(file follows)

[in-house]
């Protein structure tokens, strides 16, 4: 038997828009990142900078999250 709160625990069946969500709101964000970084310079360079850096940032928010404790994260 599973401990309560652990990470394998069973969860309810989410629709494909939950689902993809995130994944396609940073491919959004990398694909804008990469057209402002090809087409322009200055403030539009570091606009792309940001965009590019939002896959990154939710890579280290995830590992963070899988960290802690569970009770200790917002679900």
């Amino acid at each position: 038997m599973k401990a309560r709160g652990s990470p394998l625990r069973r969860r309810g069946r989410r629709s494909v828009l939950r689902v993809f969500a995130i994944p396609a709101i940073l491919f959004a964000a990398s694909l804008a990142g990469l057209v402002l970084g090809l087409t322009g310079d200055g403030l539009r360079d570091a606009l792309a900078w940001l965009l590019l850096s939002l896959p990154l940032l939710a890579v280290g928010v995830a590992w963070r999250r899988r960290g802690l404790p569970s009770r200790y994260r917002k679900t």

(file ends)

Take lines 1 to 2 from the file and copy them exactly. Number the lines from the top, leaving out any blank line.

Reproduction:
[in-house]
């Protein structure tokens, strides 16, 4: 038997828009990142900078999250 709160625990069946969500709101964000970084310079360079850096940032928010404790994260 599973401990309560652990990470394998069973969860309810989410629709494909939950689902993809995130994944396609940073491919959004990398694909804008990469057209402002090809087409322009200055403030539009570091606009792309940001965009590019939002896959990154939710890579280290995830590992963070899988960290802690569970009770200790917002679900």